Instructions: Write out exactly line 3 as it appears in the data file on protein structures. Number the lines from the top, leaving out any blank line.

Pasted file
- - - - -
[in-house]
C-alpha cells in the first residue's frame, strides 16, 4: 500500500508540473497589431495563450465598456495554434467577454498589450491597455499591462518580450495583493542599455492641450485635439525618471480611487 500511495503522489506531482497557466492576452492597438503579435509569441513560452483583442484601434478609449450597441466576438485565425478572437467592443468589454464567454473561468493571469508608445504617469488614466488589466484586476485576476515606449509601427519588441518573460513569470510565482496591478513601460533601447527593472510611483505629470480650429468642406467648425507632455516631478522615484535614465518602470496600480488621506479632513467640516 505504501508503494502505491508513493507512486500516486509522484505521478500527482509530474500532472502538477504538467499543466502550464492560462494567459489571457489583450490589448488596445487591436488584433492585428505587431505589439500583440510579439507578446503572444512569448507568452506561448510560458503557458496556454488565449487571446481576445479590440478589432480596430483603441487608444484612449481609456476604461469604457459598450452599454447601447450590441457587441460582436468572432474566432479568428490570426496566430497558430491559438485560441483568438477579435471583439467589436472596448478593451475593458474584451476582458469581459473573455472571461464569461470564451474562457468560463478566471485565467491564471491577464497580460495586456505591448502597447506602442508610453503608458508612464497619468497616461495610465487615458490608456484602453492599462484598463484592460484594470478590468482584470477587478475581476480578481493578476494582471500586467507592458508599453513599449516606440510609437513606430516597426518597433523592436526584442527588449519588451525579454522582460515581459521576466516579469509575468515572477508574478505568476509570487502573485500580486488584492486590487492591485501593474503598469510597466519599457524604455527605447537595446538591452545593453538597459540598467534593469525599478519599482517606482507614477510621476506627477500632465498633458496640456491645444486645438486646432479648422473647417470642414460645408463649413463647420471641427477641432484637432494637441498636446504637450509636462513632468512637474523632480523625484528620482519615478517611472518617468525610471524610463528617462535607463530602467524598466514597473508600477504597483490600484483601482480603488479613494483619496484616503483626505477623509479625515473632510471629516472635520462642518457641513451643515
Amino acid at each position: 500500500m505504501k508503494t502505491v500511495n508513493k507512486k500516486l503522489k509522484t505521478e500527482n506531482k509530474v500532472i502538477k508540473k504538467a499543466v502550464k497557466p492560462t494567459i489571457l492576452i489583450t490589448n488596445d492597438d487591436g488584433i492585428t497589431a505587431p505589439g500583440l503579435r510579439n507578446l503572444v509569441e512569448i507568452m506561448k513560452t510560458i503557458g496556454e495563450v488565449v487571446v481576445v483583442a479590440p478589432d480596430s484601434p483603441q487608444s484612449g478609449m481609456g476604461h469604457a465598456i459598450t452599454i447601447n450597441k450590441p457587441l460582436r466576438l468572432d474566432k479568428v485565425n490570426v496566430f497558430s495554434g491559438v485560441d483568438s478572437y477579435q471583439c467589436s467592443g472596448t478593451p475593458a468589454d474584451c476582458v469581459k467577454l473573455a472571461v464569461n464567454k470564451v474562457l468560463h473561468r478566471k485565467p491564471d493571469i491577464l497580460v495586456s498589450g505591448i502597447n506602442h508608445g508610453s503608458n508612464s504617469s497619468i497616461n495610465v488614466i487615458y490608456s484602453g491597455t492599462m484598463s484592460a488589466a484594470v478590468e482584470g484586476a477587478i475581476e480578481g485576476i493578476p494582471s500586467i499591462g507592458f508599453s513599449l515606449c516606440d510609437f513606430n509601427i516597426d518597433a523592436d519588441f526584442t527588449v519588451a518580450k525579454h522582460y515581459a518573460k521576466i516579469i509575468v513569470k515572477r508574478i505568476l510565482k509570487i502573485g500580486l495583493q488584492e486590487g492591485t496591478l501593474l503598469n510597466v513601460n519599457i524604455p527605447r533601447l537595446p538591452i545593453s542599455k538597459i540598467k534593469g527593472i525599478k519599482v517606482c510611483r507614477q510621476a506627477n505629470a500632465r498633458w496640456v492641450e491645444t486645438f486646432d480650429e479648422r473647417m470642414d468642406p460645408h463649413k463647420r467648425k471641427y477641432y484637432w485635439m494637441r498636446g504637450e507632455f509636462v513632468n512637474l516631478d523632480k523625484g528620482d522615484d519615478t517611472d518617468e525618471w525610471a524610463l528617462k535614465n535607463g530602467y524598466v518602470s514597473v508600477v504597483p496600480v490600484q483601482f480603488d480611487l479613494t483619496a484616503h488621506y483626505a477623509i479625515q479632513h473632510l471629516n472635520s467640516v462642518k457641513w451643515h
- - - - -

Amino acid at each position: 500500500m505504501k508503494t502505491v500511495n508513493k507512486k500516486l503522489k509522484t505521478e500527482n506531482k509530474v500532472i502538477k508540473k504538467a499543466v502550464k497557466p492560462t494567459i489571457l492576452i489583450t490589448n488596445d492597438d487591436g488584433i492585428t497589431a505587431p505589439g500583440l503579435r510579439n507578446l503572444v509569441e512569448i507568452m506561448k513560452t510560458i503557458g496556454e495563450v488565449v487571446v481576445v483583442a479590440p478589432d480596430s484601434p483603441q487608444s484612449g478609449m481609456g476604461h469604457a465598456i459598450t452599454i447601447n450597441k450590441p457587441l460582436r466576438l468572432d474566432k479568428v485565425n490570426v496566430f497558430s495554434g491559438v485560441d483568438s478572437y477579435q471583439c467589436s467592443g472596448t478593451p475593458a468589454d474584451c476582458v469581459k467577454l473573455a472571461v464569461n464567454k470564451v474562457l468560463h473561468r478566471k485565467p491564471d493571469i491577464l497580460v495586456s498589450g505591448i502597447n506602442h508608445g508610453s503608458n508612464s504617469s497619468i497616461n495610465v488614466i487615458y490608456s484602453g491597455t492599462m484598463s484592460a488589466a484594470v478590468e482584470g484586476a477587478i475581476e480578481g485576476i493578476p494582471s500586467i499591462g507592458f508599453s513599449l515606449c516606440d510609437f513606430n509601427i516597426d518597433a523592436d519588441f526584442t527588449v519588451a518580450k525579454h522582460y515581459a518573460k521576466i516579469i509575468v513569470k515572477r508574478i505568476l510565482k509570487i502573485g500580486l495583493q488584492e486590487g492591485t496591478l501593474l503598469n510597466v513601460n519599457i524604455p527605447r533601447l537595446p538591452i545593453s542599455k538597459i540598467k534593469g527593472i525599478k519599482v517606482c510611483r507614477q510621476a506627477n505629470a500632465r498633458w496640456v492641450e491645444t486645438f486646432d480650429e479648422r473647417m470642414d468642406p460645408h463649413k463647420r467648425k471641427y477641432y484637432w485635439m494637441r498636446g504637450e507632455f509636462v513632468n512637474l516631478d523632480k523625484g528620482d522615484d519615478t517611472d518617468e525618471w525610471a524610463l528617462k535614465n535607463g530602467y524598466v518602470s514597473v508600477v504597483p496600480v490600484q483601482f480603488d480611487l479613494t483619496a484616503h488621506y483626505a477623509i479625515q479632513h473632510l471629516n472635520s467640516v462642518k457641513w451643515h